PORTLAND, Ore. Nanotechnology can't relieve airport congestion, but it could be used to repair defects in aircraft wings.
Researchers at Rensselaer Polytechnic Institute (Troy, N.Y.) have demonstrated the ability of carbon nanotubes to enable the self-healing of defects in aircraft wings and other polymer composites. Carbon nanotubes mixed into an epoxy coating that adds just 1 percent to a polymer composite's total weight enabled a matrix of embedded wires to initiate self-healing repairs in structure surfaces.
"The really novel part of our technique is that nanotubes are used to both detect and repair cracks that otherwise might grow to affect the structural integrity of an aircraft wing or other polymer composite," said RPI professor Nikhil Koratkar.
A carbon-nanotube laced epoxy surface treatment was applied over an embedded wire matrix that forms an x-y grid over the entire surface. By scanning through the grid with a signal probe, tiny cracks can be detected. Cracks were sensed as a higher resistance when a probe signal had to travel a longer distance around a crack to complete a circuit.
Once a cracked region is identified, self-healing was initiated by a higher-current pulse through the nanotubes laced into the cracked region. The embedded nanotubes provided the electrical conductivity required to heat that region with an short, but high-current, pulse. Heat-activated healing agents mixed into the epoxy then flowed into the crack to stop its growth and recover 70 percent of the structure's original strength.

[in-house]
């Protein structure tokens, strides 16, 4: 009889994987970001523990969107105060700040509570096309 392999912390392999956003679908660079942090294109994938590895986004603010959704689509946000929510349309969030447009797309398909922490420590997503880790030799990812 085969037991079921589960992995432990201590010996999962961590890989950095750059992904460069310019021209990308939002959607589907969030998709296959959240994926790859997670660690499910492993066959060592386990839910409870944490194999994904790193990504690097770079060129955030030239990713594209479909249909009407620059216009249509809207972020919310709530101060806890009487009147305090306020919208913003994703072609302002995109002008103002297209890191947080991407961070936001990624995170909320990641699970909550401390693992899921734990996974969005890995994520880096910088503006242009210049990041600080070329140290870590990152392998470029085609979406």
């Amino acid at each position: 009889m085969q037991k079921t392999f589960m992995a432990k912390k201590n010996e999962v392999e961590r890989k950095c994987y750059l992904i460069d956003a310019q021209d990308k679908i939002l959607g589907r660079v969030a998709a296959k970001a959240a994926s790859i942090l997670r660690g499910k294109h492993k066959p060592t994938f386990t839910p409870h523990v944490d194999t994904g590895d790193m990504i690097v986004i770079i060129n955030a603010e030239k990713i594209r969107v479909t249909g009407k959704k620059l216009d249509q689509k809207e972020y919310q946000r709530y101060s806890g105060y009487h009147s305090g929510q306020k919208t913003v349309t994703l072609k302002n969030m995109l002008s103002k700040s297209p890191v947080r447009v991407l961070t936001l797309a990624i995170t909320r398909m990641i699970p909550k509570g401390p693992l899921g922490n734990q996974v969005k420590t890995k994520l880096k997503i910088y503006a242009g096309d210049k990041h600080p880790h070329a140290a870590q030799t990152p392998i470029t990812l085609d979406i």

Commercially available healing agents can seal and recover most of the strength lost due to nanometer- or even micron-sized cracks in polymer composites. However, identifying the source and location of a crack remains a problem.
RPI's method solves the problem by allowing every square inch of a wing to be scanned for defects before each take off. If cracks are detected, they can be repaired immediately by merely increasing the level of the electrical signal to that region, thereby melting the embedded healing agents. The technique can also detect and repair less common forms of structural damage such as the delamination of a polymer composites layers.
The RPI team is also developing software that can automatically scan structures for cracks, delamination and other defects and repair them in real time using controlled high-current pulses. The team is also characterizing the degree to which the embedded carbon nanotubes--which are 1,000-times stronger that steel--inhibit the development and growth of small cracks in polymeric composites.